Best Picture 1917
Once again we come to the final award, the best picture for the year 1917. This year, since I got some of the Century Awards up early, I’m able to post before the actual Academy Awards have started, so there’s plenty of time for all of you to get to your Oscars Parties. Drink some champagne for me, and for the winners of a century ago!
The candidates this year have mostly been up for, and many cases won, other awards. Taken together, they make a good list of the best movies you can see from 1917 if you’re ever looking for one. In the course of all of the other awards, I’ve pretty much said everything I have to say about them, so let’s just get on with the award!
The nominees for best picture for 1917 are:
- The Dying Swan
- A Man There Was
- Poor Little Rich Girl
- Little Princess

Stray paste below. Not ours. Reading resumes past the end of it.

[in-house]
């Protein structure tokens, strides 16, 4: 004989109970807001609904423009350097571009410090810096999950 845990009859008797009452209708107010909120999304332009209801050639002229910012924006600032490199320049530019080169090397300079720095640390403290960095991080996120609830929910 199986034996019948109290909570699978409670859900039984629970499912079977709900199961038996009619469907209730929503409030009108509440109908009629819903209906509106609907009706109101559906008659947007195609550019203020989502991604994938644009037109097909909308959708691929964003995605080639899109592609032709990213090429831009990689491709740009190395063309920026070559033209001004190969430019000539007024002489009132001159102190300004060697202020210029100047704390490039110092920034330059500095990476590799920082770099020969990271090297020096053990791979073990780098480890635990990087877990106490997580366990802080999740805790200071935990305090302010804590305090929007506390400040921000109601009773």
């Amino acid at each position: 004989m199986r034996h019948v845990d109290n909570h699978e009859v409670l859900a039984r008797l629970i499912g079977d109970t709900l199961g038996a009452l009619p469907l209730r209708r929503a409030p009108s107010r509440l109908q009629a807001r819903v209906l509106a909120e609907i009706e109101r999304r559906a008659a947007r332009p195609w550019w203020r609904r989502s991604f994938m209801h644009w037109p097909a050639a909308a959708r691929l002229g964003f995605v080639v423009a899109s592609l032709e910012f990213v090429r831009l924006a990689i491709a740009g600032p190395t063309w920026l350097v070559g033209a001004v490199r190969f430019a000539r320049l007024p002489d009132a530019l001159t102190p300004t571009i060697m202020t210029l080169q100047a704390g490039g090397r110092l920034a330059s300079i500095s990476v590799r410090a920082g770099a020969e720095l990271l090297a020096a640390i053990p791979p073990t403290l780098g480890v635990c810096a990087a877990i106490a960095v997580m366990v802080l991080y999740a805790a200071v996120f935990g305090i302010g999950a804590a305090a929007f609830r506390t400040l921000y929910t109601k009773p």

- Easy Street
- The Immigrant
- A Modern Musketeer
And the winner is…”A Man There Was!”
Once again, not an easy choice, but this was to my mind the most “modern” and successful of the movies I saw in the last year. Victor Sjöström had been on the scene for years now, and he would go on to a career that includes some of the most important movies of the twenties, and he really demonstrated with this movie that Sweden was on the map so far as the film industry was concerned. He took a poem by one of Sweden’s favorite sons, Henrik Ibsen, and turned it into a masterful example of the cinematic art. This movie was largely his effort, and with this, it now takes home three Century Awards, showing it to be a classic in the true sense of the word.
A Man There Was was featured last year at the san francisco silent film festival. It was a beautiful picture!
Ah, I wish I’d seen it. It’s frustrating, because SF is not far away, but I’m always in the midst of grading finals during SFSFF!